On Monday, September 14, 2020, the Financial Crimes Enforcement Network (“FinCEN”) issued a final rule (the “final rule”) requiring minimum standards for anti-money laundering (“AML”) programs for banks without a federal functional regulator (“covered banks”). The final rule implements a notice of proposed rulemaking issued on August 25, 2016.
The final rule applies to a limited set of specialized institutions, including, among others: state-chartered non-depository trust companies, non-federally insured credit unions, and a small number of other non-federally insured state-chartered institutions, private banks, and international banking entities. The date for these covered banks to come into compliance with the final rule is March 15, 2021, which is 180 days after the final rule was issued.
FinCEN notes in the final rule that it closes a gap with respect to the AML regulation of these institutions, which “presented a vulnerability to the U.S. financial system that could be exploited by bad actors.” To that end, the final rule covers three sets of requirements:
- AML Program Requirements. The final rule extends the AML program requirements of the Bank Secrecy Act (“BSA”) to covered banks. These requirements include (i) the development of internal policies, procedures, and controls; (ii) the designation of one or more individuals responsible for coordinating and monitoring AML compliance; (iii) an ongoing training program; (iv) an independent internal or outside testing program; and (v) risk-based procedures for conducting ongoing customer due diligence. See 12 C.F.R. § 1020.210(b). FinCEN expects that covered banks should not find compliance with AML program requirements to be unduly burdensome, because covered banks are already required to comply with many other BSA reporting and recordkeeping requirements and likely have already developed procedures and protocols consistent with the AML program requirements.
- Customer Identification Program. Customer Identification Program (“CIP”) regulations mandate that financial institutions (i) verify the identity of any person seeking to open an account, (ii) maintain records of the information used to verify identity, and (iii) develop and follow procedures for determining whether the person appears on certain lists of known or suspected terrorists or terrorist organizations. See 12 C.F.R. § 1020.220. Certain covered banks are already required to comply with the CIP requirements, and the final rules extends these requirements to all covered banks.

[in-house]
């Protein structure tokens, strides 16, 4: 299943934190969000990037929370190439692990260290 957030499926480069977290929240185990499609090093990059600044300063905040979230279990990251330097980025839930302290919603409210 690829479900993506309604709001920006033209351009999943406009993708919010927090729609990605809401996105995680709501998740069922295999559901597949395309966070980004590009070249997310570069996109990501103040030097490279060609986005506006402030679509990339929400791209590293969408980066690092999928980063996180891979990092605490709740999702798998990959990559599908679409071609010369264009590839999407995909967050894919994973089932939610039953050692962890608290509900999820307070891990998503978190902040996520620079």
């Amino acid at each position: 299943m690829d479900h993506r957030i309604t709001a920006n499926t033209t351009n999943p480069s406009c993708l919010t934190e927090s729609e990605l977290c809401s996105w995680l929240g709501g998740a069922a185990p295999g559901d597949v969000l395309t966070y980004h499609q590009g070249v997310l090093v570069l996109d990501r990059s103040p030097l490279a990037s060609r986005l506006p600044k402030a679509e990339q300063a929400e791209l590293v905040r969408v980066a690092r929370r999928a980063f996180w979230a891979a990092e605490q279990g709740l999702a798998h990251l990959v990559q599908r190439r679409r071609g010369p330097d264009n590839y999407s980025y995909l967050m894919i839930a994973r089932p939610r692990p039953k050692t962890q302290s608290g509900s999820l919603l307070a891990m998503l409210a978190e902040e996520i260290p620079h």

- Beneficial Ownership Requirement. The Beneficial Ownership regulation requires covered financial institutions to establish and maintain written procedures that are reasonably designed to identify and verify beneficial owners of legal entity customers. See 12 C.F.R. § 1010.230. When this regulation was codified as the Customer Due Diligence Rule in 2016, it applied to federally regulated banks and certain other financial institutions, including some categories of covered banks. The final rule extends these requirements to all covered banks.
The final rule reflects ongoing legislative and regulatory efforts by Congress and FinCEN (in consultation with other agencies, as appropriate) to extend AML obligations to additional classes of financial services firms. Some gaps targeted by this effort include dealers in art and antiquities and registered investment advisers. The final rule also coincides with FinCEN’s release of an Advance Notice of Proposed Rulemaking (“ANPR”) to solicit public comment on regulatory amendments to the BSA’s AML program requirement. The ANPR includes a proposal to create a potentially heightened standard by establishing that all covered financial institutions subject to this requirement must maintain an “effective and reasonably designed” AML program. We will address this proposed rulemaking in a separate client alert in the coming days.